Flashcards in Chapter 61 Spinal Cord Stimulation Deck (41):
Spinal cord stimulation (SCS) describes
the use of pulsed electrical energy near the spinal cord to control pain
* Spinal cord stimulation (SCS) has notable analgesic properties for
neuropathic pain states, anginal pain, and peripheral ischemic pain. SCS is effective for treatment of Failed Back Surgery Syndrome, complex regional pain syndrome (CRPS),
Melzack and Wall proposed the gate control theory proposed
that non-painful stimulation of large myelinated Ab fibers could impede painful stimuli carried by C-fibers and lightly myelinated Ad fibers.
mechanisms of SCS
points to SCS having a beneficial effect at the dorsal horn level by favorably altering the local neurochemistry in that zone thereby suppressing the hyperexcitability of the wide dynamic range interneurons. there is some
evidence for increased levels of gamma-aminobutyric acid (GABA) and serotonin, and perhaps suppression of levels of some excitatory amino acids including glutamate and aspartate. In the case of ischemic pain, analgesia seems to be obtained through restoration of a favorable oxygen supply
and demand balance—perhaps through a favorable alteration of sympathetic tone.
Electrodes are of two types:
percutaneous versus paddle
Electrodes of SCS: paddle leads
flat and wide with insulation on one side and electrical pads on the other. This
has the advantage of directing the current in one direction. Paddle leads must be placed via laminotomy or laminectomy.
Electrodes of SCS: Paddle leads
must be placed via laminotomy or laminectomy. Percutaneous leads are cylindrical catheters placed via a needle. Contacts are cylindrical and generate a
less eficient electric field circumferentially around the catheter.
Electrodes are connected to
an implanted pulse generator (IPG) or an RF unit
The power source options are of three types
primary cell, rechargeable, and RF.
tend to be larger and have a short life span of 4 years, but have low maintenance because they do not require charging
Rechargeable Implantable Pulse Generator (IPG) system
contain Li-ion cells with a life span of 9 years.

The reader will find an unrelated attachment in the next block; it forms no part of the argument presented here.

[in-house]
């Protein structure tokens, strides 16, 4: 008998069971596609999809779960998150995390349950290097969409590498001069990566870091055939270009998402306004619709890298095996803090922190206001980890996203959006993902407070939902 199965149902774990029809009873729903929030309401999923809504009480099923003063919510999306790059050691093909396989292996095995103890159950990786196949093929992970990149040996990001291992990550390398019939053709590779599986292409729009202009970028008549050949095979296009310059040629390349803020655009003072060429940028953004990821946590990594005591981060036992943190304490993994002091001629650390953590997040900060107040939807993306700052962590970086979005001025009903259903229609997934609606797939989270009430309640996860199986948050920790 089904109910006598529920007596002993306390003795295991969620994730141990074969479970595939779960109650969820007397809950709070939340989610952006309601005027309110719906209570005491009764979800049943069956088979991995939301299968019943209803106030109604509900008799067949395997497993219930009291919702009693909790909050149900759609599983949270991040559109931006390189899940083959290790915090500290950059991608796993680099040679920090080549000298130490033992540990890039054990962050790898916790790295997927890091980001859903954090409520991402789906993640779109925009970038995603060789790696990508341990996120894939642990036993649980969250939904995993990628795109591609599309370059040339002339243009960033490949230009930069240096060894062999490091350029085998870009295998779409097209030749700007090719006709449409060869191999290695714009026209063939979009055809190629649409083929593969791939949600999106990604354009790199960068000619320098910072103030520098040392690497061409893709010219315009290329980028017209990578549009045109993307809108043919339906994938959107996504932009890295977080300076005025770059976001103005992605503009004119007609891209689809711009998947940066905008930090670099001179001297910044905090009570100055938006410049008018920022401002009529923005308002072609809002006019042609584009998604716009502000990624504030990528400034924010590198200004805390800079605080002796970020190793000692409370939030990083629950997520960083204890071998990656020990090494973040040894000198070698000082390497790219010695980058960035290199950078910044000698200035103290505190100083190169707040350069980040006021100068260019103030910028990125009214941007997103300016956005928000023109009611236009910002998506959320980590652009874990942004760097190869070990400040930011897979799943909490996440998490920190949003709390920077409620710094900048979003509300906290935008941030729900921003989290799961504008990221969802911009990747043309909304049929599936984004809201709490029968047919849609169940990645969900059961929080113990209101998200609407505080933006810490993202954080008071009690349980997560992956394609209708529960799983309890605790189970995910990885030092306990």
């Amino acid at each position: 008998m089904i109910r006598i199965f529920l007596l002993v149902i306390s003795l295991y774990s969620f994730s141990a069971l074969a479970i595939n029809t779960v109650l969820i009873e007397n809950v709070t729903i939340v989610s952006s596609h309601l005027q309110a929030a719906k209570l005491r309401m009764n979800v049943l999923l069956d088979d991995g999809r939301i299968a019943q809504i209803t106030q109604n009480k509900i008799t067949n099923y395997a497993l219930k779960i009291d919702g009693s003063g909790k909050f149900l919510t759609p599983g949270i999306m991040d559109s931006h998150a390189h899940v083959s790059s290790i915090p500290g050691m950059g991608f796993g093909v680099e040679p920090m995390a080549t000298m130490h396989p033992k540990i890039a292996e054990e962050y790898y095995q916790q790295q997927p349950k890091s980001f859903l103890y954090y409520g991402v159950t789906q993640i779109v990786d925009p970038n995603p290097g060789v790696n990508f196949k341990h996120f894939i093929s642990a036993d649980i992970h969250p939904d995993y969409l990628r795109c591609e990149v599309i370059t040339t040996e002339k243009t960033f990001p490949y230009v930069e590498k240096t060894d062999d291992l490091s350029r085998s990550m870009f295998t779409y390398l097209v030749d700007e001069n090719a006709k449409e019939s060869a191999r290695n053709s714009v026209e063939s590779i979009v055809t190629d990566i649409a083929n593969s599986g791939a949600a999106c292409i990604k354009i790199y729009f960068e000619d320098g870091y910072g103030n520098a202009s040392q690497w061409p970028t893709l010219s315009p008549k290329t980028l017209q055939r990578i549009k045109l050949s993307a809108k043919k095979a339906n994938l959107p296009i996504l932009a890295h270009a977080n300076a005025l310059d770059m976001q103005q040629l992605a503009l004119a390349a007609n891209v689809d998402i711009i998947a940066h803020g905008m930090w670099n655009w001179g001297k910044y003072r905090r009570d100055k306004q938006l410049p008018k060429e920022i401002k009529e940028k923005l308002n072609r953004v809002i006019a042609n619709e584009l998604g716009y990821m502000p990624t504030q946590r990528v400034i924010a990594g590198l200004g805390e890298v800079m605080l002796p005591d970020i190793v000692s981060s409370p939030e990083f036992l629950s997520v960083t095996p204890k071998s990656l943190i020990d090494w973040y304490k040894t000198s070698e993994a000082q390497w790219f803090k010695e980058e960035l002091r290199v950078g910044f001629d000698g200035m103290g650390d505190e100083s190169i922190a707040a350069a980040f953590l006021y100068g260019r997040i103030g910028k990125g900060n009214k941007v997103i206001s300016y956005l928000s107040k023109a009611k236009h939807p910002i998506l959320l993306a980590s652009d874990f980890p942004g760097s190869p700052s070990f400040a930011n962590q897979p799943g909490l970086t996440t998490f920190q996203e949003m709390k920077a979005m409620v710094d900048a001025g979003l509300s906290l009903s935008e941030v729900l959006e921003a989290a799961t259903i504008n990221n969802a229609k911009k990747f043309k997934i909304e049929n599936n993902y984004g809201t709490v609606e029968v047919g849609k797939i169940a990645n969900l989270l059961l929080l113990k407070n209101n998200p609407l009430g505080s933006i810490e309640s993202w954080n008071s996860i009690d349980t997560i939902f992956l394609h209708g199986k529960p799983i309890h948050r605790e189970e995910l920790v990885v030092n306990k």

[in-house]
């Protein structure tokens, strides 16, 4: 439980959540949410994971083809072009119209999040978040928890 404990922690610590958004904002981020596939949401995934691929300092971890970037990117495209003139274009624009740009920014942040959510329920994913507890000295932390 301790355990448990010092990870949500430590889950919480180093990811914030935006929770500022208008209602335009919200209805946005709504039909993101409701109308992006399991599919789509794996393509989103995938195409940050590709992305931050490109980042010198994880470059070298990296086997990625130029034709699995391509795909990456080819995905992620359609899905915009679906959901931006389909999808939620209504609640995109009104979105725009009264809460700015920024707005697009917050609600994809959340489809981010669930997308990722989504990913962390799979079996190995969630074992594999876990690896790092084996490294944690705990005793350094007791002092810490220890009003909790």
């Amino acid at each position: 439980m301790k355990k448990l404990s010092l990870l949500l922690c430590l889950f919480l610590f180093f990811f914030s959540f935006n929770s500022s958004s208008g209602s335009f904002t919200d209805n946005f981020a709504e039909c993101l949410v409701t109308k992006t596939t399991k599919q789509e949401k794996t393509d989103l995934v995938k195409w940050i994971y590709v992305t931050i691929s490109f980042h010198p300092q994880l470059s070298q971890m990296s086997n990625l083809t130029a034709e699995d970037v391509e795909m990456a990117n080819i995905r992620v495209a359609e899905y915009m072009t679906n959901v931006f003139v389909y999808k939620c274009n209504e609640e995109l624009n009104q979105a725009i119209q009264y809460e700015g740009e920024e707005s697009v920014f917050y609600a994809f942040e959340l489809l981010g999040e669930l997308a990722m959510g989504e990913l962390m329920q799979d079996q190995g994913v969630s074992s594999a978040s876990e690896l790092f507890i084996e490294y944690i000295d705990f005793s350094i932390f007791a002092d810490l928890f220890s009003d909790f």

Radio Frequency (RF) units
not limited by battery life but require an external power source, which is inconvenient and may result in skin irritation.
A stimulator trial
conducted under fluoroscopy with sterile conditions. A lead is introduced into the epidural space with the standard epidural needle placement. The lead is steered under fluoroscopic imaging into the posterior paramedian epidural space up to the desired anatomic location. The needle is withdrawn, an anchoring suture placed into the skin, and a sterile dressing is applied
A stimulator trial sedation
Sedation is kept light, and copious local anesthetic is used so that the patient can be awakened after lead placement for evaluatoin of parasthesia coverage over the area of pain.
When the patient returns for implant
a new lead is placed in the location of the trial lead and connected to an implanted IPG
Alternatively, trial leads can also be implanted with tunneled extensions exiting the skin
during permanent implantation, only the extensions are discarded and the original trial leads can be used to connect to the generator. This method has the advantage of retaining the same lead position in a successful trial, but on the other hand, it adds an incision that increases postoperative pain confounding trial interpretation. Furthermore, implanted leads may have a greater risk for infection than the straight percutaneous method.
A careful trial period of
5 to 7 days is advocated to decrease
the risk of a failed implant. Patients are encouraged to pursue normal activities with the exception of aggressive bending or twisting to prevent lead migration.
Indicative of a successful trial
Most consider 50% or more pain relief to be indicative of a successful trial, although the ultimate decision also should include other factors such as activity level and medication intake.
The technical challenges of permanent lead placement depend on
(1) proper fixation (2) lead redundancy
Consistent and reliable stimulation depends on
fixing an electric field over a small area of the spinal cord.
Major factor in successful lead placement
sclerotic changes in the tissue surrounding the implanted system stabilizes the leads over the long-run, during the acute phase, proper anchoring is a major factor
In the event of minor lead migration
electrode redundancy is used to accommodate for minor shifts by using alternative leads to accommodate the desired electric field.